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The owners of the Golden Gate Country Club have offered to sell the 160-acre golf course property. Here's what you should know. Megan Kearney, mkearney@news-press.com

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Editor's note: An earlier version of this story said the Golden Gate Country Club golf course has been closed since 2016. The course was closed for part of that year and reopened in 2017.

The owners of the Golden Gate Country Club have offered to sell the 160-acre golf course property off Collier Boulevard and Golden Gate Parkway to Collier County for $28 million.

The property is part of ongoing litigation between the county and the property owners, whose plans to convert the golf course to housing sparked a controversy with neighbors.

"The county has expressed an interest" in potentially buying the property, said Michael Coleman, one of the attorneys representing the property owners, Robert and Mario Vocisano. "The Vocisanos are interested in selling it."

The offer was made Friday, Coleman said.

County Commissioner Burt Saunders, whose district includes the golf course, confirmed the offer. Commissioners are expected to discuss Tuesday whether to begin negotiations on a purchase.

County staff completed a first appraisal on the property and Florida law requires that a second appraisal be done, Saunders said.

Saunders and county officials would not disclose the appraisal, citing a Florida statute that exempts an appraisal from public record while negotiations are ongoing.

From 2016: Golden Gate golf course remains closed; neighbors wait on zoning, construction decisions

More: Golden Gate golf course where homes proposed will reopen for season

Saunders said he expects the second appraisal to be completed "fairly quick." He said the goal would be to have a "definitive purchase agreement" within the next couple of weeks. 

What the county would do with the property if it were to buy it is unclear.

"It would be premature for me to suggest what we would do with the property," Saunders said.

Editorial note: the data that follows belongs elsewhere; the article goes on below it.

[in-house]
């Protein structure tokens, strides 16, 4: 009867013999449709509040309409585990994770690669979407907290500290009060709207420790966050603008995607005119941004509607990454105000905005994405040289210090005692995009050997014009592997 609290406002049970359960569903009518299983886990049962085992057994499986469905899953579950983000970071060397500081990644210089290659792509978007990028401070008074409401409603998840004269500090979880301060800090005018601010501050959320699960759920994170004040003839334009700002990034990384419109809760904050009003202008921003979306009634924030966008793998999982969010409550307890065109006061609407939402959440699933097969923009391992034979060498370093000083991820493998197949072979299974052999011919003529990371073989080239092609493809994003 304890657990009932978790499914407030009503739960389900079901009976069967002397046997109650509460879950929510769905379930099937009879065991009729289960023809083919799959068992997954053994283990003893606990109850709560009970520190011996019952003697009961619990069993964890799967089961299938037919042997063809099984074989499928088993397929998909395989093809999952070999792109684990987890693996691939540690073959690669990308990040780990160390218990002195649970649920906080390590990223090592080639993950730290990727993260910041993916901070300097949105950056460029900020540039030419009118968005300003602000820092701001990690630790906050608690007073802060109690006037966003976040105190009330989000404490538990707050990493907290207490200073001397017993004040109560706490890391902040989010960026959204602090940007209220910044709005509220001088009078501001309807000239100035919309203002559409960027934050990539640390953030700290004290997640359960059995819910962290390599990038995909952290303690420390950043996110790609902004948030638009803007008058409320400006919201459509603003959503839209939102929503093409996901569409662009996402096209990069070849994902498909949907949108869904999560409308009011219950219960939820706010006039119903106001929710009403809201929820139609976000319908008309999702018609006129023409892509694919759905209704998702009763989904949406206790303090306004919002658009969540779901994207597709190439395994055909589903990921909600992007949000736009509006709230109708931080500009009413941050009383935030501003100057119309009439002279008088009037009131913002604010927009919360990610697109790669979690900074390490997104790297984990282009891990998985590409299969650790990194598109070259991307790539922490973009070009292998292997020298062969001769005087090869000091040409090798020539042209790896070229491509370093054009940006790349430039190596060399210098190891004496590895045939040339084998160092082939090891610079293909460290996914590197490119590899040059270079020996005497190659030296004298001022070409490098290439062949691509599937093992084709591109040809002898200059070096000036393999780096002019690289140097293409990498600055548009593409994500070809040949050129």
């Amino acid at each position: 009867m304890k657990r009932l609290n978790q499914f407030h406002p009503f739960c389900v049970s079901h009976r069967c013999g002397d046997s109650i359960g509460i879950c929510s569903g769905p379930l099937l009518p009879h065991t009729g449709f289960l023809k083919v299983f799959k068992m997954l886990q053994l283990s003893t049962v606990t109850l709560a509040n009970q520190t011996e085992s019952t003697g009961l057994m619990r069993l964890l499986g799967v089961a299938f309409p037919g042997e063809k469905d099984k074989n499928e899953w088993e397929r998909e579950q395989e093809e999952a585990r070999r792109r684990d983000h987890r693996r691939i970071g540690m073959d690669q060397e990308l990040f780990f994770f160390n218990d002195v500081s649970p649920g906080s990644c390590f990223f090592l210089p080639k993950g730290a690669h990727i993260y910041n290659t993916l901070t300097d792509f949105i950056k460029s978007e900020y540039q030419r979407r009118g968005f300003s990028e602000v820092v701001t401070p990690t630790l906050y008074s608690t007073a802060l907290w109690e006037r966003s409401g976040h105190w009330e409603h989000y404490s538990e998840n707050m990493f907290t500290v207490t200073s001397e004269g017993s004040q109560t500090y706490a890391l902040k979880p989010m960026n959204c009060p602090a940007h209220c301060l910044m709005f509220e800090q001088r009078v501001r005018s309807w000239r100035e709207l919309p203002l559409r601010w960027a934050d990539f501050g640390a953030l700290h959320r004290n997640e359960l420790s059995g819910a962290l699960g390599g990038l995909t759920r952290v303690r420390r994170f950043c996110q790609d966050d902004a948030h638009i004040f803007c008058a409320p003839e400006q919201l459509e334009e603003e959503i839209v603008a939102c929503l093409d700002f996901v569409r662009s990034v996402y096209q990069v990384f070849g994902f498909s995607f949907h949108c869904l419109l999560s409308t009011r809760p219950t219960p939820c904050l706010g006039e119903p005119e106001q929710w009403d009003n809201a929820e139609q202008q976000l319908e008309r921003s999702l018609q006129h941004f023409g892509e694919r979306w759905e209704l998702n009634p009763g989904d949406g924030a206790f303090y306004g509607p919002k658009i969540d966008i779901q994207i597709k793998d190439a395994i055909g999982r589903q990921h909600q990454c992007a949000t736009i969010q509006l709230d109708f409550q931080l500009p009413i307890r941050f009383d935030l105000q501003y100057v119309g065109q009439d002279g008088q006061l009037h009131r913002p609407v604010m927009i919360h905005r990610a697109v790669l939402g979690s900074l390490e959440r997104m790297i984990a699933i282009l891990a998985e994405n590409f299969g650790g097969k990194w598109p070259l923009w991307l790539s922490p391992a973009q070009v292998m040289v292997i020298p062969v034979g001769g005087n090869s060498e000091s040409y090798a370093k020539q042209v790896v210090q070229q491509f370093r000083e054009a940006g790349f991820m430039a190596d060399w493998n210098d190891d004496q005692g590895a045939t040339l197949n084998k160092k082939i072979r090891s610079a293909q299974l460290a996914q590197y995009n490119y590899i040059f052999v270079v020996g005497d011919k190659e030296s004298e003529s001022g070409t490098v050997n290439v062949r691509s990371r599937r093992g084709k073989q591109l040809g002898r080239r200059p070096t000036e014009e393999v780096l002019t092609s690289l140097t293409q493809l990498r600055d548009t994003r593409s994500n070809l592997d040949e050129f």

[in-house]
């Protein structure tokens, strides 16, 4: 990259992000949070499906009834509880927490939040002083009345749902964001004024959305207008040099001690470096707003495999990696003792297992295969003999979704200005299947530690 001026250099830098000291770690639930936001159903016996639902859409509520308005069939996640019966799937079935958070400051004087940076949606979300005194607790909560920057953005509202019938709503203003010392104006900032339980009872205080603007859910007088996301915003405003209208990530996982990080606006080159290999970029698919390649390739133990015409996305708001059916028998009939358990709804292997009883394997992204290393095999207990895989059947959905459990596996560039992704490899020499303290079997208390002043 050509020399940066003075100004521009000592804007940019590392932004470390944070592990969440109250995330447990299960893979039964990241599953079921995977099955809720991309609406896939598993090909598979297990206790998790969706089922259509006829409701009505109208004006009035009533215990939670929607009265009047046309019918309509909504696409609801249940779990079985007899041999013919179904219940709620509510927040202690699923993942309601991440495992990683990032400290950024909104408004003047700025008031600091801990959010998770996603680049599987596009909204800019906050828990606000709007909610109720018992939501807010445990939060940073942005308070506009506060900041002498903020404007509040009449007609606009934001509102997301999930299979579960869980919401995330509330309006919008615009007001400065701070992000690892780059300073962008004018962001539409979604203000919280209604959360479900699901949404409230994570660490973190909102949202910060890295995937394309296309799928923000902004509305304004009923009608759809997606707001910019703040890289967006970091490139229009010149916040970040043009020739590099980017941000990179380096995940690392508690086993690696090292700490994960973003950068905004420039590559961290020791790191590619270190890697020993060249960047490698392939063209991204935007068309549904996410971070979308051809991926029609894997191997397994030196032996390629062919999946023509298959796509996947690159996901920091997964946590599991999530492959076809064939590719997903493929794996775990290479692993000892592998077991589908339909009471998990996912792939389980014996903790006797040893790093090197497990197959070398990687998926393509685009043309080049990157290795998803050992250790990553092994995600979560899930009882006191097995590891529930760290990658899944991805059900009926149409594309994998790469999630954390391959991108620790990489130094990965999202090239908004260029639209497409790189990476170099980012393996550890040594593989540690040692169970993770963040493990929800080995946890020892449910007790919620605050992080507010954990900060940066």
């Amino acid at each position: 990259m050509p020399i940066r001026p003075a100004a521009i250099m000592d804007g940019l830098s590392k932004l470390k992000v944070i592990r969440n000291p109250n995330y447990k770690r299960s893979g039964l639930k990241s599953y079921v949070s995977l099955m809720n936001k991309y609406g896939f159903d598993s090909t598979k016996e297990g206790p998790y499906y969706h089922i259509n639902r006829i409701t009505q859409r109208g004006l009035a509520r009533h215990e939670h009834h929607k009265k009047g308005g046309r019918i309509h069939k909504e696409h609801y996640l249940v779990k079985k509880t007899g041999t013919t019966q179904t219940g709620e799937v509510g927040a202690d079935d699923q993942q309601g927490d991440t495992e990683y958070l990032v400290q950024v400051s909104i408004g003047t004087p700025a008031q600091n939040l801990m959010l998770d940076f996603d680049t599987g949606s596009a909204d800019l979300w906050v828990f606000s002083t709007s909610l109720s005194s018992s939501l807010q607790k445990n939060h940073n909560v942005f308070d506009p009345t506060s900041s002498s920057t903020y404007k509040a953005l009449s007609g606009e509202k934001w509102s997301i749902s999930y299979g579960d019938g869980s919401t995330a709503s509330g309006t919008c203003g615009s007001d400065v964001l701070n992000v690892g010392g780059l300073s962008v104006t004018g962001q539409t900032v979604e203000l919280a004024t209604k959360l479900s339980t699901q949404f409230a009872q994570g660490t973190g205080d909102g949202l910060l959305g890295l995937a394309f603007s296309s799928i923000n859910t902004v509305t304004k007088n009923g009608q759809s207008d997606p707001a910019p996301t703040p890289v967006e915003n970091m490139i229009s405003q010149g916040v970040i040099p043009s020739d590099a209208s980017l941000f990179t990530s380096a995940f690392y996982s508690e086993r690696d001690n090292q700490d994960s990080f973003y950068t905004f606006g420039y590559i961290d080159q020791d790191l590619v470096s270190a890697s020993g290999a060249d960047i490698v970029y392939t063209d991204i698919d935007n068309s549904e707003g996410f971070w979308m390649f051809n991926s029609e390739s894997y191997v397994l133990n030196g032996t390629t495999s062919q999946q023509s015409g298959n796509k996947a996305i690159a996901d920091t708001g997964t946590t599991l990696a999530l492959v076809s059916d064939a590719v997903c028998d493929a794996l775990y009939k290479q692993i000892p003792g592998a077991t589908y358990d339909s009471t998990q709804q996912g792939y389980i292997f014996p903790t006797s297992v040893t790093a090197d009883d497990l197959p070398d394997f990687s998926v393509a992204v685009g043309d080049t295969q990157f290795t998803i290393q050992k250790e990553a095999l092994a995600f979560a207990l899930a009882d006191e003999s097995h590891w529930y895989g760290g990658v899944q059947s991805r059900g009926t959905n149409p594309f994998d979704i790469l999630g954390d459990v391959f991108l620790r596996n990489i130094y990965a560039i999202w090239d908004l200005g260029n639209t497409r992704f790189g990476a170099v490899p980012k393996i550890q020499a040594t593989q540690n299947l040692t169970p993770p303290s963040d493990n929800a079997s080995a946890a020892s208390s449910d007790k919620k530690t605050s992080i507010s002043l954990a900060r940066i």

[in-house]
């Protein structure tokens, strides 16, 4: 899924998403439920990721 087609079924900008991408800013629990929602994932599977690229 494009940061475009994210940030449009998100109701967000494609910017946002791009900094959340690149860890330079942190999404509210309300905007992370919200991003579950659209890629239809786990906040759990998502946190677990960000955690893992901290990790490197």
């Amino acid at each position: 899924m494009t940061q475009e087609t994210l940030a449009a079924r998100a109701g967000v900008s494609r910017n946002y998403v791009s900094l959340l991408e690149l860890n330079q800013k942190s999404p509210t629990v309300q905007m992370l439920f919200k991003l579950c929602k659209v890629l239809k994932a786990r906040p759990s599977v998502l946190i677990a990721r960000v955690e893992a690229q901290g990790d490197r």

However, Saunders said the property is "prime real estate" that could lend itself to different options. The main objective of a purchase, he said, would be to generate "significant public use" and protect the neighbors.

"That type of real estate doesn't exist in the county any longer," Saunders said, noting its location and size. He called it an "important investment in the future of the county."

Saunders said that if the county doesn't acquire it now, it might not be able to do so in the future.

The Vocisanos applied in 2015 for a zoning change to convert the golf course, one of the first public courses in Collier County, into up to 700 homes, apartments or assisted-living units.

More: Collier commissioners take no vote on deal over Golden Gate Country Club conversion

More: Settlement would push forward conversion of Golden Gate golf course

The actual number would depend on the market, said David Morrison, a real estate attorney representing the Vocisanos.

"A lot of the builders are circling the parking lot," Morrison said, referring to builders' interest in developing the project.

The application drew a lawsuit from neighbors, who argued that a deed restriction prohibited the owners from rezoning the golf course. Collier County joined the lawsuit on the side of the neighbors.

Commissioners scrambled to rewrite zoning rules to provide greater protections to homeowners who live along golf courses, fearing that more golf course owners might seek zoning changes.

The Vocisanos have argued their application predates the new rules and that they shouldn't apply to their proposed housing project.

"It's our position (that) we have a right to proceed under the old code," Coleman said.

The Vocisanos have won on the circuit court level, leading to a pending appeal at the 2nd District Court of Appeal in Tampa, Coleman said.

But regardless of the outcome of the litigation, Saunders said, the property owners would be able to develop the property in some way.

"Clearly, they would be able to develop this property," he said. "The question is to what extent."

Connect with the reporter at patrick.riley@naplesnews.com or on Twitter @PatJRiley.

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